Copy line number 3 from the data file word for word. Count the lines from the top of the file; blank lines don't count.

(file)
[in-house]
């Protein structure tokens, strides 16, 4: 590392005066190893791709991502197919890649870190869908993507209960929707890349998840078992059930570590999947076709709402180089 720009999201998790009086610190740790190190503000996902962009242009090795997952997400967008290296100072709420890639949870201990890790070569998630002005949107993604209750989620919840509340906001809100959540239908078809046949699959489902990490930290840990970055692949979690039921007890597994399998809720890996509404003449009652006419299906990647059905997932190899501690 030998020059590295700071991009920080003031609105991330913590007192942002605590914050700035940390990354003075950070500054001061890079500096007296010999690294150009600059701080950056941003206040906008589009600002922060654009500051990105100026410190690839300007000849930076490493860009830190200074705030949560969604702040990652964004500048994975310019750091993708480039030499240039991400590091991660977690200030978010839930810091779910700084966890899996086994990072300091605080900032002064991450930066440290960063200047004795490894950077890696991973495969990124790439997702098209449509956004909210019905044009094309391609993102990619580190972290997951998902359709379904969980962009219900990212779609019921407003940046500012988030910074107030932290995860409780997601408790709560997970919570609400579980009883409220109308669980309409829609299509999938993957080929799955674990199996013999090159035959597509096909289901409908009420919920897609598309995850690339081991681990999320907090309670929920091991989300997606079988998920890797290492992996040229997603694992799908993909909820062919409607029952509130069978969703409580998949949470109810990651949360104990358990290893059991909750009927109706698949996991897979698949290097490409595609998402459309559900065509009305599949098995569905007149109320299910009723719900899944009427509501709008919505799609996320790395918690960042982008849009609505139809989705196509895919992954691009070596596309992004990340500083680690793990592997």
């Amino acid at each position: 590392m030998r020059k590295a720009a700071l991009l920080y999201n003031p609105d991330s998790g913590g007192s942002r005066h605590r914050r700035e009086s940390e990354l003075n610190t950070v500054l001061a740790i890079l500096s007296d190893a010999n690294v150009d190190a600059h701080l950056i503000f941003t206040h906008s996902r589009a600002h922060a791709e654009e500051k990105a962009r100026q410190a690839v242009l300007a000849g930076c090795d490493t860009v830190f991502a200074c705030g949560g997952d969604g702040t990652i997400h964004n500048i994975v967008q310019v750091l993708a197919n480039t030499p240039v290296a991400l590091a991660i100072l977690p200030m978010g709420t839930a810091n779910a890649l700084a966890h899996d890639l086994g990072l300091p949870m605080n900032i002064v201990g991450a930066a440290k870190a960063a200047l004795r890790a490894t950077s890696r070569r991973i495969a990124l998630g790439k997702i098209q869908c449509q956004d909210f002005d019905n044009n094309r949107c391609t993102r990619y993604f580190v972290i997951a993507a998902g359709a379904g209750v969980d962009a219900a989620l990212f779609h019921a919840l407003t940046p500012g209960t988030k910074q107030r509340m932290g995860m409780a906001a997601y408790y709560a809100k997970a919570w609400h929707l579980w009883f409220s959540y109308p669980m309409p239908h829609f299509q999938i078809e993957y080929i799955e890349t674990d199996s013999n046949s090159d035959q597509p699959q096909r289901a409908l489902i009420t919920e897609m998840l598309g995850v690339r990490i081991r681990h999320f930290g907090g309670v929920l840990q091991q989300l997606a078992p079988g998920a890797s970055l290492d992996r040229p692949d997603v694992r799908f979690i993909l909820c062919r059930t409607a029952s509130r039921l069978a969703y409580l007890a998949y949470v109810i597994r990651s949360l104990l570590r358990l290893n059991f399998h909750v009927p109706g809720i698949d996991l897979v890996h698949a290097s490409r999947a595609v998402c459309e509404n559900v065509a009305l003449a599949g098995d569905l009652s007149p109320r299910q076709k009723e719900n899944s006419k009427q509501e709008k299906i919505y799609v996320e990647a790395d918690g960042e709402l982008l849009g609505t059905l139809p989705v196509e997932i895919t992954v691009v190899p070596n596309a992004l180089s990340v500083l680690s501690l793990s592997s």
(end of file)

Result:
């Amino acid at each position: 590392m030998r020059k590295a720009a700071l991009l920080y999201n003031p609105d991330s998790g913590g007192s942002r005066h605590r914050r700035e009086s940390e990354l003075n610190t950070v500054l001061a740790i890079l500096s007296d190893a010999n690294v150009d190190a600059h701080l950056i503000f941003t206040h906008s996902r589009a600002h922060a791709e654009e500051k990105a962009r100026q410190a690839v242009l300007a000849g930076c090795d490493t860009v830190f991502a200074c705030g949560g997952d969604g702040t990652i997400h964004n500048i994975v967008q310019v750091l993708a197919n480039t030499p240039v290296a991400l590091a991660i100072l977690p200030m978010g709420t839930a810091n779910a890649l700084a966890h899996d890639l086994g990072l300091p949870m605080n900032i002064v201990g991450a930066a440290k870190a960063a200047l004795r890790a490894t950077s890696r070569r991973i495969a990124l998630g790439k997702i098209q869908c449509q956004d909210f002005d019905n044009n094309r949107c391609t993102r990619y993604f580190v972290i997951a993507a998902g359709a379904g209750v969980d962009a219900a989620l990212f779609h019921a919840l407003t940046p500012g209960t988030k910074q107030r509340m932290g995860m409780a906001a997601y408790y709560a809100k997970a919570w609400h929707l579980w009883f409220s959540y109308p669980m309409p239908h829609f299509q999938i078809e993957y080929i799955e890349t674990d199996s013999n046949s090159d035959q597509p699959q096909r289901a409908l489902i009420t919920e897609m998840l598309g995850v690339r990490i081991r681990h999320f930290g907090g309670v929920l840990q091991q989300l997606a078992p079988g998920a890797s970055l290492d992996r040229p692949d997603v694992r799908f979690i993909l909820c062919r059930t409607a029952s509130r039921l069978a969703y409580l007890a998949y949470v109810i597994r990651s949360l104990l570590r358990l290893n059991f399998h909750v009927p109706g809720i698949d996991l897979v890996h698949a290097s490409r999947a595609v998402c459309e509404n559900v065509a009305l003449a599949g098995d569905l009652s007149p109320r299910q076709k009723e719900n899944s006419k009427q509501e709008k299906i919505y799609v996320e990647a790395d918690g960042e709402l982008l849009g609505t059905l139809p989705v196509e997932i895919t992954v691009v190899p070596n596309a992004l180089s990340v500083l680690s501690l793990s592997s």